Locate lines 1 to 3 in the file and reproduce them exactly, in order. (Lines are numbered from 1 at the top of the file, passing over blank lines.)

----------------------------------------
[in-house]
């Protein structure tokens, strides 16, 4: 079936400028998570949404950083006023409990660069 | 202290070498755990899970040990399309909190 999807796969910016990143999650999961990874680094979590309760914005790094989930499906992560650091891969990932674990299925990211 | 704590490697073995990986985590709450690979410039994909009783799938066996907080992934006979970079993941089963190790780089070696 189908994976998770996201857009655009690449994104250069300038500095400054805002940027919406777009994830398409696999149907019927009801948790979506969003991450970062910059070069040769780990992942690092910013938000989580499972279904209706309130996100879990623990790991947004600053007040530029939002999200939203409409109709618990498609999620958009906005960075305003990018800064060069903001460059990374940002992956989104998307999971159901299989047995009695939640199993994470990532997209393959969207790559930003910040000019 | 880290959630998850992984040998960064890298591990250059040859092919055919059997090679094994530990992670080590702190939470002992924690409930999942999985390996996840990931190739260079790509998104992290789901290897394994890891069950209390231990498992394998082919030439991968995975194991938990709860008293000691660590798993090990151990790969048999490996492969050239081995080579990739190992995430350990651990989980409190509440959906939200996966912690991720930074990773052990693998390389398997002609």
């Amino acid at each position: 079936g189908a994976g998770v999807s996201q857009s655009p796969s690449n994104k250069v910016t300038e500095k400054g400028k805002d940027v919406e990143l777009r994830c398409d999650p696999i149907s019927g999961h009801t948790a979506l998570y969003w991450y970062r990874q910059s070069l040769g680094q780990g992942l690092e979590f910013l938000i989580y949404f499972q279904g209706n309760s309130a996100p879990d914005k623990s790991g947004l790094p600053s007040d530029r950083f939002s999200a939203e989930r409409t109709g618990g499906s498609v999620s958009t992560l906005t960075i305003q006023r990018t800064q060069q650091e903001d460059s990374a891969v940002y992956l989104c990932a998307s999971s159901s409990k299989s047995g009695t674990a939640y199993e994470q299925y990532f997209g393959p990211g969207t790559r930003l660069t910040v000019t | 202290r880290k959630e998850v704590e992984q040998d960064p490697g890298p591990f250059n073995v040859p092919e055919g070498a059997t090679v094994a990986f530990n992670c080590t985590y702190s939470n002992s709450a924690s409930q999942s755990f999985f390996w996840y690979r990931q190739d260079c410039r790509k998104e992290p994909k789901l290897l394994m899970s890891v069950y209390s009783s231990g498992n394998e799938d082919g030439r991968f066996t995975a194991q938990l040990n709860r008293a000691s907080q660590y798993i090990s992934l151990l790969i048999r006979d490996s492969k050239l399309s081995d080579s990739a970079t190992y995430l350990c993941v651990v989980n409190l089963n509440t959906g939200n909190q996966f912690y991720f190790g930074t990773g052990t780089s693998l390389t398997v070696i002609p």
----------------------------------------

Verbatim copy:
[in-house]
């Protein structure tokens, strides 16, 4: 079936400028998570949404950083006023409990660069 | 202290070498755990899970040990399309909190 999807796969910016990143999650999961990874680094979590309760914005790094989930499906992560650091891969990932674990299925990211 | 704590490697073995990986985590709450690979410039994909009783799938066996907080992934006979970079993941089963190790780089070696 189908994976998770996201857009655009690449994104250069300038500095400054805002940027919406777009994830398409696999149907019927009801948790979506969003991450970062910059070069040769780990992942690092910013938000989580499972279904209706309130996100879990623990790991947004600053007040530029939002999200939203409409109709618990498609999620958009906005960075305003990018800064060069903001460059990374940002992956989104998307999971159901299989047995009695939640199993994470990532997209393959969207790559930003910040000019 | 880290959630998850992984040998960064890298591990250059040859092919055919059997090679094994530990992670080590702190939470002992924690409930999942999985390996996840990931190739260079790509998104992290789901290897394994890891069950209390231990498992394998082919030439991968995975194991938990709860008293000691660590798993090990151990790969048999490996492969050239081995080579990739190992995430350990651990989980409190509440959906939200996966912690991720930074990773052990693998390389398997002609």
């Amino acid at each position: 079936g189908a994976g998770v999807s996201q857009s655009p796969s690449n994104k250069v910016t300038e500095k400054g400028k805002d940027v919406e990143l777009r994830c398409d999650p696999i149907s019927g999961h009801t948790a979506l998570y969003w991450y970062r990874q910059s070069l040769g680094q780990g992942l690092e979590f910013l938000i989580y949404f499972q279904g209706n309760s309130a996100p879990d914005k623990s790991g947004l790094p600053s007040d530029r950083f939002s999200a939203e989930r409409t109709g618990g499906s498609v999620s958009t992560l906005t960075i305003q006023r990018t800064q060069q650091e903001d460059s990374a891969v940002y992956l989104c990932a998307s999971s159901s409990k299989s047995g009695t674990a939640y199993e994470q299925y990532f997209g393959p990211g969207t790559r930003l660069t910040v000019t | 202290r880290k959630e998850v704590e992984q040998d960064p490697g890298p591990f250059n073995v040859p092919e055919g070498a059997t090679v094994a990986f530990n992670c080590t985590y702190s939470n002992s709450a924690s409930q999942s755990f999985f390996w996840y690979r990931q190739d260079c410039r790509k998104e992290p994909k789901l290897l394994m899970s890891v069950y209390s009783s231990g498992n394998e799938d082919g030439r991968f066996t995975a194991q938990l040990n709860r008293a000691s907080q660590y798993i090990s992934l151990l790969i048999r006979d490996s492969k050239l399309s081995d080579s990739a970079t190992y995430l350990c993941v651990v989980n409190l089963n509440t959906g939200n909190q996966f912690y991720f190790g930074t990773g052990t780089s693998l390389t398997v070696i002609p």